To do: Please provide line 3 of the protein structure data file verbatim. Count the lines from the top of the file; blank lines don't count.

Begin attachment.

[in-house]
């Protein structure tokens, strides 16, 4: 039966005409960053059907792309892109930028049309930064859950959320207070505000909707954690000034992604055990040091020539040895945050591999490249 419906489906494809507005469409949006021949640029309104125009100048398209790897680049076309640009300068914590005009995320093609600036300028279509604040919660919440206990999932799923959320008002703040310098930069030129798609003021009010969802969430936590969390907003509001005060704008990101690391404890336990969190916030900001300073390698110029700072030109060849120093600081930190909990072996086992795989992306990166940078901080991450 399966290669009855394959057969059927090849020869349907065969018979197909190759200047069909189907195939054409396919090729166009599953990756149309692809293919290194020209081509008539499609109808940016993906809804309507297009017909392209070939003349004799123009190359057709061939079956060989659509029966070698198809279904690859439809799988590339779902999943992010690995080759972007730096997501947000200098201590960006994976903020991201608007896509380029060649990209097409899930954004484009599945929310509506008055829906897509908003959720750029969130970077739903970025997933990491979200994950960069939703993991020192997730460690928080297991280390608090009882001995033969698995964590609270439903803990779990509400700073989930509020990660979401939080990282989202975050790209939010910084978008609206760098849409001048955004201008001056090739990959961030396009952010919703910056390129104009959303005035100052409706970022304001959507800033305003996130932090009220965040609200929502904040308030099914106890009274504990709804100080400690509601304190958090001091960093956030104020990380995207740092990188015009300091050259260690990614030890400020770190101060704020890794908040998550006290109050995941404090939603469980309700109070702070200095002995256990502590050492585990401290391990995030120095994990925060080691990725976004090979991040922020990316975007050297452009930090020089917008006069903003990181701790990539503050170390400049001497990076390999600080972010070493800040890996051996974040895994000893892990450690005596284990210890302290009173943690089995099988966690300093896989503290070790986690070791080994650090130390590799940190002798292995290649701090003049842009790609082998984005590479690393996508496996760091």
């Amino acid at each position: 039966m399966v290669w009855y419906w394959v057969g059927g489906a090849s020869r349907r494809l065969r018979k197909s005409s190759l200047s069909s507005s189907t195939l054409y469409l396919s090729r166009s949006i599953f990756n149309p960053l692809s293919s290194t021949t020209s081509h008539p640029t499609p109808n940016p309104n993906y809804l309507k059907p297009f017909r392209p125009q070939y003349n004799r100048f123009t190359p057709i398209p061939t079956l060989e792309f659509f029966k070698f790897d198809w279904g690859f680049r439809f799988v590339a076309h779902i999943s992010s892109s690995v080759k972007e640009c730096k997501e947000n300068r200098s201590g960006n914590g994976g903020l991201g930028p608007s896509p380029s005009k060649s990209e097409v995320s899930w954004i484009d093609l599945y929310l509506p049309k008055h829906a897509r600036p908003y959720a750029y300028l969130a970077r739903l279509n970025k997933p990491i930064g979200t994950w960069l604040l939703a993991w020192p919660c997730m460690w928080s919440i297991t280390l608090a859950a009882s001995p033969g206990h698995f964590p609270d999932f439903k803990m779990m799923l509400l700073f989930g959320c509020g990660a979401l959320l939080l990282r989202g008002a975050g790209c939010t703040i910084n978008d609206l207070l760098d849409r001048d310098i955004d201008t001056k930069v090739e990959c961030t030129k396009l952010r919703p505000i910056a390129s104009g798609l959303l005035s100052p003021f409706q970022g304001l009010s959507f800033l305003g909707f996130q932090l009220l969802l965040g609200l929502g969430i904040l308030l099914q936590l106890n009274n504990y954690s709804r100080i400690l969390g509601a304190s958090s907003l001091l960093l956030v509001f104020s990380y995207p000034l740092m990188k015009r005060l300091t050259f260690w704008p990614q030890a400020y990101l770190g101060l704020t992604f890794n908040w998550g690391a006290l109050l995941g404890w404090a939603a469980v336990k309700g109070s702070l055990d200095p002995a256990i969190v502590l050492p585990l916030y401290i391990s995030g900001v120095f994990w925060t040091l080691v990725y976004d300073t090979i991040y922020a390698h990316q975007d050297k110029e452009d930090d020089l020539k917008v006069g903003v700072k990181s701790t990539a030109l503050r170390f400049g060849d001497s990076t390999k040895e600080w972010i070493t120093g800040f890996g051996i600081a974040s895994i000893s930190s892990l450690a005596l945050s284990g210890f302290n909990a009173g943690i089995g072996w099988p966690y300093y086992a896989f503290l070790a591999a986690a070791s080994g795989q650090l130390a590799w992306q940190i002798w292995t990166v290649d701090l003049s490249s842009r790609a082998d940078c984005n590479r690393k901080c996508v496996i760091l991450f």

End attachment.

């Amino acid at each position: 039966m399966v290669w009855y419906w394959v057969g059927g489906a090849s020869r349907r494809l065969r018979k197909s005409s190759l200047s069909s507005s189907t195939l054409y469409l396919s090729r166009s949006i599953f990756n149309p960053l692809s293919s290194t021949t020209s081509h008539p640029t499609p109808n940016p309104n993906y809804l309507k059907p297009f017909r392209p125009q070939y003349n004799r100048f123009t190359p057709i398209p061939t079956l060989e792309f659509f029966k070698f790897d198809w279904g690859f680049r439809f799988v590339a076309h779902i999943s992010s892109s690995v080759k972007e640009c730096k997501e947000n300068r200098s201590g960006n914590g994976g903020l991201g930028p608007s896509p380029s005009k060649s990209e097409v995320s899930w954004i484009d093609l599945y929310l509506p049309k008055h829906a897509r600036p908003y959720a750029y300028l969130a970077r739903l279509n970025k997933p990491i930064g979200t994950w960069l604040l939703a993991w020192p919660c997730m460690w928080s919440i297991t280390l608090a859950a009882s001995p033969g206990h698995f964590p609270d999932f439903k803990m779990m799923l509400l700073f989930g959320c509020g990660a979401l959320l939080l990282r989202g008002a975050g790209c939010t703040i910084n978008d609206l207070l760098d849409r001048d310098i955004d201008t001056k930069v090739e990959c961030t030129k396009l952010r919703p505000i910056a390129s104009g798609l959303l005035s100052p003021f409706q970022g304001l009010s959507f800033l305003g909707f996130q932090l009220l969802l965040g609200l929502g969430i904040l308030l099914q936590l106890n009274n504990y954690s709804r100080i400690l969390g509601a304190s958090s907003l001091l960093l956030v509001f104020s990380y995207p000034l740092m990188k015009r005060l300091t050259f260690w704008p990614q030890a400020y990101l770190g101060l704020t992604f890794n908040w998550g690391a006290l109050l995941g404890w404090a939603a469980v336990k309700g109070s702070l055990d200095p002995a256990i969190v502590l050492p585990l916030y401290i391990s995030g900001v120095f994990w925060t040091l080691v990725y976004d300073t090979i991040y922020a390698h990316q975007d050297k110029e452009d930090d020089l020539k917008v006069g903003v700072k990181s701790t990539a030109l503050r170390f400049g060849d001497s990076t390999k040895e600080w972010i070493t120093g800040f890996g051996i600081a974040s895994i000893s930190s892990l450690a005596l945050s284990g210890f302290n909990a009173g943690i089995g072996w099988p966690y300093y086992a896989f503290l070790a591999a986690a070791s080994g795989q650090l130390a590799w992306q940190i002798w292995t990166v290649d701090l003049s490249s842009r790609a082998d940078c984005n590479r690393k901080c996508v496996i760091l991450f």